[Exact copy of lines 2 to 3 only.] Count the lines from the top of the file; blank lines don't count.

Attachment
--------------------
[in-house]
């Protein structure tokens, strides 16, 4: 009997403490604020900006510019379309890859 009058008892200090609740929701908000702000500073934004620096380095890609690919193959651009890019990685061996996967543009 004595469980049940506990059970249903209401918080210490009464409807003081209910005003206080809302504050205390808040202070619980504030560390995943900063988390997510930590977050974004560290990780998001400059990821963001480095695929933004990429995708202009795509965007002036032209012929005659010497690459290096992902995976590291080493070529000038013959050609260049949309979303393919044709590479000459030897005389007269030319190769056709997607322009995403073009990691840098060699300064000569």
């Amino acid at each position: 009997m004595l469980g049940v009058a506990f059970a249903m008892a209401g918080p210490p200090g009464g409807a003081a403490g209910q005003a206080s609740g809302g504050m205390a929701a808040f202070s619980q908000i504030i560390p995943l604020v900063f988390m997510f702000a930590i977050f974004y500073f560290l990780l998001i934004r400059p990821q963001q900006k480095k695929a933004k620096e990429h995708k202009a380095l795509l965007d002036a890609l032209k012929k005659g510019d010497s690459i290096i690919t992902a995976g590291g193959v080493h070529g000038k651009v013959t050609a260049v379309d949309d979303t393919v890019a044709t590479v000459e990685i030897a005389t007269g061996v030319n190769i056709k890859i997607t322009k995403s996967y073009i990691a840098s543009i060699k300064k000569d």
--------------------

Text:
């Protein structure tokens, strides 16, 4: 009997403490604020900006510019379309890859 009058008892200090609740929701908000702000500073934004620096380095890609690919193959651009890019990685061996996967543009 004595469980049940506990059970249903209401918080210490009464409807003081209910005003206080809302504050205390808040202070619980504030560390995943900063988390997510930590977050974004560290990780998001400059990821963001480095695929933004990429995708202009795509965007002036032209012929005659010497690459290096992902995976590291080493070529000038013959050609260049949309979303393919044709590479000459030897005389007269030319190769056709997607322009995403073009990691840098060699300064000569």
């Amino acid at each position: 009997m004595l469980g049940v009058a506990f059970a249903m008892a209401g918080p210490p200090g009464g409807a003081a403490g209910q005003a206080s609740g809302g504050m205390a929701a808040f202070s619980q908000i504030i560390p995943l604020v900063f988390m997510f702000a930590i977050f974004y500073f560290l990780l998001i934004r400059p990821q963001q900006k480095k695929a933004k620096e990429h995708k202009a380095l795509l965007d002036a890609l032209k012929k005659g510019d010497s690459i290096i690919t992902a995976g590291g193959v080493h070529g000038k651009v013959t050609a260049v379309d949309d979303t393919v890019a044709t590479v000459e990685i030897a005389t007269g061996v030319n190769i056709k890859i997607t322009k995403s996967y073009i990691a840098s543009i060699k300064k000569d």